Betta fish Cotton Wool Disease

April 3, 2022
Making a DIY Slate Aquarium

Learn about how aquarium fish medications work and what diseases they may be used for.

The key to keeping your aquarium fish happy and healthy is to offer them a high-quality diet and to keep your tank water clean. Even if you keep up with all of your routine maintenance tasks, however, there may still come a day when one or more of your fish get sick.

For many aquarium hobbyists, a sick fish warrants a trip to the pet store for medication. What many aquarium hobbyists do not realize, however, is that sometimes aquarium medications can do more harm than good. So how do you know when to use medication and when to try something else? In this article you will learn the basics about using aquarium medications.

What Diseases Respond to Medication?

If you pay a visit to your local pet store and walk down the aquarium aisle you will find a number of medications for all kinds of different diseases. Unfortunately, many of the medications on the shelf are unlikely to actually have any effect on your fish. Certain diseases simply do not respond to medication which means that you’ll have to try something else. There are, however, two diseases which consistently respond to medication – fungus and ich.

Aquarium fish are prone to developing a number of different fungal infections and anti-fungal medications are generally effective in treating them. The four most common types of fungal infections seen in aquarium fish are cotton wool disease, gill rot, fin/tail rot, egg fungus, and systemic fungal infections. You will find an overview of each of these diseases below:

Cotton Wool Disease – The name cotton wool disease is applied to fungal infections that affect the skin, mouth, or fins of your fish, causing fluffy white growths to form. These growths often appear in areas that have previously been affected by fungus, parasites, or trauma. There are several different types of fungus which can cause this type of growth but the most common are Achyla and Saprolegnia. Cotton wool disease typically responds to treatment with aquarium salt or antifungal agents like phenoxyethanol.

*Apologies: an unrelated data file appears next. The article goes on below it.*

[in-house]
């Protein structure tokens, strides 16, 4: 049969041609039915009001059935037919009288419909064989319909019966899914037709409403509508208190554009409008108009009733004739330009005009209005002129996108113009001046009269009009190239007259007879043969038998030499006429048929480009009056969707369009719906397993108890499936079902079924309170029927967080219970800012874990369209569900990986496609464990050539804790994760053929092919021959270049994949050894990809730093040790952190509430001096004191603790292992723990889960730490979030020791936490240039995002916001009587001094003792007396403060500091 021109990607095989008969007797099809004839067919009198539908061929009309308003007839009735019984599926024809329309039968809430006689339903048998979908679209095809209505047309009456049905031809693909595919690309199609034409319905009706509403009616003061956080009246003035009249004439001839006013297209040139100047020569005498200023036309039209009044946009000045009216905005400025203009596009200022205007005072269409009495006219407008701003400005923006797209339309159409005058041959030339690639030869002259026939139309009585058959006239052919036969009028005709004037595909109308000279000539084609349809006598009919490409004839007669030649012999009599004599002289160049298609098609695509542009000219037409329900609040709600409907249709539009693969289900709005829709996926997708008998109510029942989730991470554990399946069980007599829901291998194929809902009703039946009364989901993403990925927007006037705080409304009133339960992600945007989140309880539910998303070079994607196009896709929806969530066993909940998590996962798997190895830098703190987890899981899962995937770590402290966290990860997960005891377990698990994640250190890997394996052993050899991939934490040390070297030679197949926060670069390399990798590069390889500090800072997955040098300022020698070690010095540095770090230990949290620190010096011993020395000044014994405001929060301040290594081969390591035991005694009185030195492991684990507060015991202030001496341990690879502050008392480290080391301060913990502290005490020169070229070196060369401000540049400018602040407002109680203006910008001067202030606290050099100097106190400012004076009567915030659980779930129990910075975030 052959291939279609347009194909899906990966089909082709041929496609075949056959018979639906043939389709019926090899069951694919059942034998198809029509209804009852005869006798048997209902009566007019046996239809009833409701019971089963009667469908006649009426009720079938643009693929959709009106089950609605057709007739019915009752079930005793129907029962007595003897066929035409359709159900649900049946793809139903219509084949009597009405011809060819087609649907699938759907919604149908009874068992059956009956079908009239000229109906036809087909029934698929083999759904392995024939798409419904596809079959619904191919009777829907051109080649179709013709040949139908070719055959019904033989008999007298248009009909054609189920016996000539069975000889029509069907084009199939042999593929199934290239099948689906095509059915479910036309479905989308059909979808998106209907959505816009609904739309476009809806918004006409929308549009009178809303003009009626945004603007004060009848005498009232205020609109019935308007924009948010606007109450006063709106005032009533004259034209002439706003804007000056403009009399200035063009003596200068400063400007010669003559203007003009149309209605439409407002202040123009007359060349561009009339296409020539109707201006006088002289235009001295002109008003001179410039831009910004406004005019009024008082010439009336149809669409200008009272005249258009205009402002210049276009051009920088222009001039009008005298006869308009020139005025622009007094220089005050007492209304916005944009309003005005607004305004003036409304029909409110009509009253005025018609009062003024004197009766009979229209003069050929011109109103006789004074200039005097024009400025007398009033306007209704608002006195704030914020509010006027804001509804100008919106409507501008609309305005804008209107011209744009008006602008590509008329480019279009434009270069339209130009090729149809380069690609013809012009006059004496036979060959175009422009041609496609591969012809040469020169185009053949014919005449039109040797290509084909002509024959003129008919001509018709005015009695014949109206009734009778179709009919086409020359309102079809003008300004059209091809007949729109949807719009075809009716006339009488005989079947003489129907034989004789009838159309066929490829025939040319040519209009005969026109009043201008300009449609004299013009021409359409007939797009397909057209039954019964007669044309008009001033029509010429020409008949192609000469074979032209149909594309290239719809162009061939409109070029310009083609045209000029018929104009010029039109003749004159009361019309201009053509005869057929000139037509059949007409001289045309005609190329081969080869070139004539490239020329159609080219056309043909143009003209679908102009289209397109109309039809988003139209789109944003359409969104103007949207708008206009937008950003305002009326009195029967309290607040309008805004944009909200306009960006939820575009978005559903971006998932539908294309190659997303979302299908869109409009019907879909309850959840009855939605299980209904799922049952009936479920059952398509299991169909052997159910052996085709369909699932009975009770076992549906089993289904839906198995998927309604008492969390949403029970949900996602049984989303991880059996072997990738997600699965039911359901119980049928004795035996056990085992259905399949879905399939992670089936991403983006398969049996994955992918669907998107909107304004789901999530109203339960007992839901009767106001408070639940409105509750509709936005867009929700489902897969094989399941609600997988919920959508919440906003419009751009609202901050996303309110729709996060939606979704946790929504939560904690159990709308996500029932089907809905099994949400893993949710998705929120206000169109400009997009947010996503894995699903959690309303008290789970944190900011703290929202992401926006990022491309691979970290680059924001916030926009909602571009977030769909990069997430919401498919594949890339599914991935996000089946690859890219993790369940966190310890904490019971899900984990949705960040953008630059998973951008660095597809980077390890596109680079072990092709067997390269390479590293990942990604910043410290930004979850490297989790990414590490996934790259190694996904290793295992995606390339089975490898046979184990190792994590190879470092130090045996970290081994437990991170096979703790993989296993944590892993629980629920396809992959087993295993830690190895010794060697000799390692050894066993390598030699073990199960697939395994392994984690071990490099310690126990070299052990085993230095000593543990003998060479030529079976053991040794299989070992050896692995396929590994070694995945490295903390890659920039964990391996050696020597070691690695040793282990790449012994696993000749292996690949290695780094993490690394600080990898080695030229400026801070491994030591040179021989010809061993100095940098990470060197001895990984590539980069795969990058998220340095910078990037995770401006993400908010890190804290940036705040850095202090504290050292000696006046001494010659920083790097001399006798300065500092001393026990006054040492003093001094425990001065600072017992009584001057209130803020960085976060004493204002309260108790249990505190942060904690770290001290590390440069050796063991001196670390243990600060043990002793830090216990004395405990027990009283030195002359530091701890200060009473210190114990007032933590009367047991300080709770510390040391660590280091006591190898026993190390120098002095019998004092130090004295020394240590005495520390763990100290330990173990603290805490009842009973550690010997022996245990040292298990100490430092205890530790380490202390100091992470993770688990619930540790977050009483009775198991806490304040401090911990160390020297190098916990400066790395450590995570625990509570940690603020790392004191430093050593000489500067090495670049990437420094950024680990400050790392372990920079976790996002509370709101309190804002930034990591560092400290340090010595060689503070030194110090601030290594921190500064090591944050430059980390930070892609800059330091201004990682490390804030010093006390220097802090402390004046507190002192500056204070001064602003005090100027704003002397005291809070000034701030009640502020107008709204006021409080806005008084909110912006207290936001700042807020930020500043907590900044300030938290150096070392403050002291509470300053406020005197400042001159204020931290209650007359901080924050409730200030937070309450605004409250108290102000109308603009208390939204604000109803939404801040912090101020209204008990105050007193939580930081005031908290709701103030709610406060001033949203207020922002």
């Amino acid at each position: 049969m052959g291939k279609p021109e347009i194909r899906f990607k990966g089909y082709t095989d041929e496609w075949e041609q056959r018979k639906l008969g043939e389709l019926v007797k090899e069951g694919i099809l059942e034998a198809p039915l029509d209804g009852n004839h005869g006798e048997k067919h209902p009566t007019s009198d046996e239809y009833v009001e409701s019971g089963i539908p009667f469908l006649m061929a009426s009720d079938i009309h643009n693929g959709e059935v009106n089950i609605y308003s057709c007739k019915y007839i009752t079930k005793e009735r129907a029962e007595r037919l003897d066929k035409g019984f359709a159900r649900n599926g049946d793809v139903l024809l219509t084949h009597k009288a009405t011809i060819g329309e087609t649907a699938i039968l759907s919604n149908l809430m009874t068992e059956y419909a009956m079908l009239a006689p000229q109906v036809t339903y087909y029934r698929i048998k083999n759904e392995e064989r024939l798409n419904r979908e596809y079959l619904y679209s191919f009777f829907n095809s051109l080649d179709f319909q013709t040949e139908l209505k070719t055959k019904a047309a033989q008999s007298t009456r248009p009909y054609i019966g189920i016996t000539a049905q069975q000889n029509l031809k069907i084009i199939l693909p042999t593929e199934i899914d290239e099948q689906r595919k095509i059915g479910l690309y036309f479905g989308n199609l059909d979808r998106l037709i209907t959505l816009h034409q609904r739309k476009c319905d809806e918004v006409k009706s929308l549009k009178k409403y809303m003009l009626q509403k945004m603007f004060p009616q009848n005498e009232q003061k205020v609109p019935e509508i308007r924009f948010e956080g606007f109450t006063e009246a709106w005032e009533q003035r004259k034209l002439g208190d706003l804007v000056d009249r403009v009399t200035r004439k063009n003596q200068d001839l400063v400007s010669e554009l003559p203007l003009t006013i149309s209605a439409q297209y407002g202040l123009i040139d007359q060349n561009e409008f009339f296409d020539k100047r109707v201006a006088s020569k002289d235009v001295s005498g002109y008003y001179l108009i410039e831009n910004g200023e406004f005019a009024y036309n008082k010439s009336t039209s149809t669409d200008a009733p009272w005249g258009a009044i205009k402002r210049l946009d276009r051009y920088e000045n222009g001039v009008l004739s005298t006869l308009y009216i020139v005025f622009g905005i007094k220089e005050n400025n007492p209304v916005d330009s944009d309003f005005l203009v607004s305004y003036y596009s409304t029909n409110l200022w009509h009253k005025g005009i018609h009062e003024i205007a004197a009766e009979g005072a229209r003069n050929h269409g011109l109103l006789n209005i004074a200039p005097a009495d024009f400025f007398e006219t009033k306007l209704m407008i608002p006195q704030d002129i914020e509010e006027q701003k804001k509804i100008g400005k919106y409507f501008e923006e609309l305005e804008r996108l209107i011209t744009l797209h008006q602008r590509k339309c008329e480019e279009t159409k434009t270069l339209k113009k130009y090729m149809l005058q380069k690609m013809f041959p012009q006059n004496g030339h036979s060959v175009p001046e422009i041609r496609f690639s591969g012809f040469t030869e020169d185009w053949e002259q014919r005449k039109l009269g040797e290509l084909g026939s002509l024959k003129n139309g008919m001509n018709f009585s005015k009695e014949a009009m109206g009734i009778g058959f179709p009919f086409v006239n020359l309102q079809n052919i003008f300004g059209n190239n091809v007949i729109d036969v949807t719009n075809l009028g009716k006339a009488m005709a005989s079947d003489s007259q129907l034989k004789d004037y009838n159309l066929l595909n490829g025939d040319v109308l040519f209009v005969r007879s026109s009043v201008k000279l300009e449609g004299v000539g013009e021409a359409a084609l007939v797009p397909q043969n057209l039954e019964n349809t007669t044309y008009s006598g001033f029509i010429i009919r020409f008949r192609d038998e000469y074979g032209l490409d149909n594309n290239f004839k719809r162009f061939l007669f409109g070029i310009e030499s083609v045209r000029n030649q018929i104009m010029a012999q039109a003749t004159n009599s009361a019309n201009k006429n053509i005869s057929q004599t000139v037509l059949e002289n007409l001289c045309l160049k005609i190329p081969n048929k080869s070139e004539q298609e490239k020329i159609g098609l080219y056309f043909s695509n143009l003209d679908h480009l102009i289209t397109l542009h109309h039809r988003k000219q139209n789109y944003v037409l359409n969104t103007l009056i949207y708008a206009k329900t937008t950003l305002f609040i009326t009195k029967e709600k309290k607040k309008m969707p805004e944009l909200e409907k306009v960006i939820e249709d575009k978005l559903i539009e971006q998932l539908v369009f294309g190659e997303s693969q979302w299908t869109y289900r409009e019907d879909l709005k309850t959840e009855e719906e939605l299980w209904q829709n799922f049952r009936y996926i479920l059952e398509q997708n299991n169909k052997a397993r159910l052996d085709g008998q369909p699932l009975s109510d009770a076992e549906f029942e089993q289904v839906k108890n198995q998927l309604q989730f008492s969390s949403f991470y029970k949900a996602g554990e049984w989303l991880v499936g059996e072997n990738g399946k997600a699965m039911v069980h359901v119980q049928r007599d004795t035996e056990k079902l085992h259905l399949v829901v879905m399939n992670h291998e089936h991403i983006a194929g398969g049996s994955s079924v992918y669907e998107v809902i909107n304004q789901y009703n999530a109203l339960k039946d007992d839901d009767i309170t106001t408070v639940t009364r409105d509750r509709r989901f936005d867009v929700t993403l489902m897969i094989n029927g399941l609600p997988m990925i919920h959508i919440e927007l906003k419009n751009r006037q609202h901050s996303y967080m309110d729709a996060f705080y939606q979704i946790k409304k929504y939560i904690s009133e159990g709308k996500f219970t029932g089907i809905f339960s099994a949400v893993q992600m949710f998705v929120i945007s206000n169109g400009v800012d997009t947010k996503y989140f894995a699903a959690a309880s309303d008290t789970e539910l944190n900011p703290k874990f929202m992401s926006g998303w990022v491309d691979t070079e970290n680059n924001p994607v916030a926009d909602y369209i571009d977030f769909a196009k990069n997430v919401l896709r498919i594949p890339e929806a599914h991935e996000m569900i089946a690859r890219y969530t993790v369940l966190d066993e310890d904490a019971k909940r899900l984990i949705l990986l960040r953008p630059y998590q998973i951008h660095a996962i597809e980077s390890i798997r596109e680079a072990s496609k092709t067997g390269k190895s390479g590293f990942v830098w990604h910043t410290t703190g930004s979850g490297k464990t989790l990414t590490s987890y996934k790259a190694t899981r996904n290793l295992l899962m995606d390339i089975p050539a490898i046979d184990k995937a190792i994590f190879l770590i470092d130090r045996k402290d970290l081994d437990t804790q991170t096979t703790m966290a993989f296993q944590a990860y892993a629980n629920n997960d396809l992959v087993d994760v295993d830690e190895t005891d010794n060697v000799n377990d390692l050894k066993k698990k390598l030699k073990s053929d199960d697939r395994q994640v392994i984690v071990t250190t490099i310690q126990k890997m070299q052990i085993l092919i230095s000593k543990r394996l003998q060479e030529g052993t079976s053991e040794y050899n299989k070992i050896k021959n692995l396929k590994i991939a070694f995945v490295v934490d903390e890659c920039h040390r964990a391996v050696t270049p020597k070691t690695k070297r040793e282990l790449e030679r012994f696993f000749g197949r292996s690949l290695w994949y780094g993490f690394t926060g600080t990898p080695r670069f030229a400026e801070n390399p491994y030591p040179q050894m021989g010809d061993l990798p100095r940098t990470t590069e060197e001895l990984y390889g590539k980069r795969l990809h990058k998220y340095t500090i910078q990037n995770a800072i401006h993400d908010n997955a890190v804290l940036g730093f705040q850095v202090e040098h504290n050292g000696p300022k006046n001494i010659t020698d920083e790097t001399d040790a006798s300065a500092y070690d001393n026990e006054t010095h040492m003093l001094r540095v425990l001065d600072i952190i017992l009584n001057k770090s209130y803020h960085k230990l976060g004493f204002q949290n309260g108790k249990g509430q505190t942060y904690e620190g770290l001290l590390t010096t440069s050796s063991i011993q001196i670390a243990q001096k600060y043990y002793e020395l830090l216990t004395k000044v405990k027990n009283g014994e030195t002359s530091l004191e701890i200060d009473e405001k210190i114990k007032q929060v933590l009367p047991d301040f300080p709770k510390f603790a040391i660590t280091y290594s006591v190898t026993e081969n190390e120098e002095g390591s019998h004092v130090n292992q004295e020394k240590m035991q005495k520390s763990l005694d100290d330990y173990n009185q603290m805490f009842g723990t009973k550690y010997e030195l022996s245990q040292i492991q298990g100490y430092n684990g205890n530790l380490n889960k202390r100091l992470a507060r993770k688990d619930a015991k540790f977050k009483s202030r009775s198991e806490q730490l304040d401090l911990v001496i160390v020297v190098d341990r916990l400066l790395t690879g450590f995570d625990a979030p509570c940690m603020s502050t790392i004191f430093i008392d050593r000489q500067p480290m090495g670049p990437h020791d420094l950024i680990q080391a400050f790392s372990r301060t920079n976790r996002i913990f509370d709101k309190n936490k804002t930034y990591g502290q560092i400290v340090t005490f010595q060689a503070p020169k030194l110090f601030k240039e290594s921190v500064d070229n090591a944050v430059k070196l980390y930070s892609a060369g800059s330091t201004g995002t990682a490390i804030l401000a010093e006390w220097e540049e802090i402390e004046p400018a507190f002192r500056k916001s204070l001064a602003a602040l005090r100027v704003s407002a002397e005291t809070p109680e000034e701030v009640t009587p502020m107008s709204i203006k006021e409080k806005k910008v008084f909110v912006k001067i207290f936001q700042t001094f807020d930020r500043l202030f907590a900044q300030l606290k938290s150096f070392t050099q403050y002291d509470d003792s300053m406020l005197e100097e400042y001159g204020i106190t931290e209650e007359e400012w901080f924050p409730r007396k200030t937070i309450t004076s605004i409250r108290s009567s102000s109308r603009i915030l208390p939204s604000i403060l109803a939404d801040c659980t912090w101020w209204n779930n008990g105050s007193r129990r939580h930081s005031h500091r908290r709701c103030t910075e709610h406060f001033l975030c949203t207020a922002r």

Gill Rot – This fungal infection is fairly uncommon in aquarium fish, but it does occur and it can be deadly if not properly treated. When a fish is affected by gill rot it typically exhibits gills covered in mucus and it may be gasping at the surface for air. This type of infection is usually caused by the fungus Branchiomyces and it is most commonly seen in fish that are stressed by high ammonia or nitrate levels. Long-term therapy with increased oxygen levels and phenoxyethanol may be effective, though it is more common for treatment to be completely ineffective.

Egg Fungus – This type of fungus is very common, especially if the eggs are damaged or the water quality in the breeding tank is low. The fungus responsible for this are usually Achyla or Saprolegnia and they are present in most aquariums but generally do not manifest as infections unless the water quality declines. Unfortunately, once an egg develops fungus it cannot be treated but treating the tank with Methylene Blue may help to prevent infection.

Systemic Fungal Infections – Systemic fungal infections are fairly rare in fish and they are notoriously difficult to treat. The main type of fungus known for causing systemic infections is Icthyoponus and it can really only be diagnosed with certainty through a post-mortem examination. Fish with systemic fungal infections generally show signs of poor health and they will continue to decline until they die. In some cases, treatment with Malachite Green has been effective.

The only other disease that frequently responds to medication is Ich – this is the nickname for a protozoan infection known as Ichthyophthiriasis which is caused by the protozoan parasite Ichthyopthirius multifiliis. This disease is highly contagious and it is most commonly seen in fish that are already stressed, particularly in cases of poor water quality. This disease manifests in the form of tiny white spots on the fins, gills, and bodies of infected fish and it can spread rapidly. Treatment of this disease involves increasing tank temperatures to speed up the life cycle of the parasite in addition to treatment with Formalin or Malachite Green.

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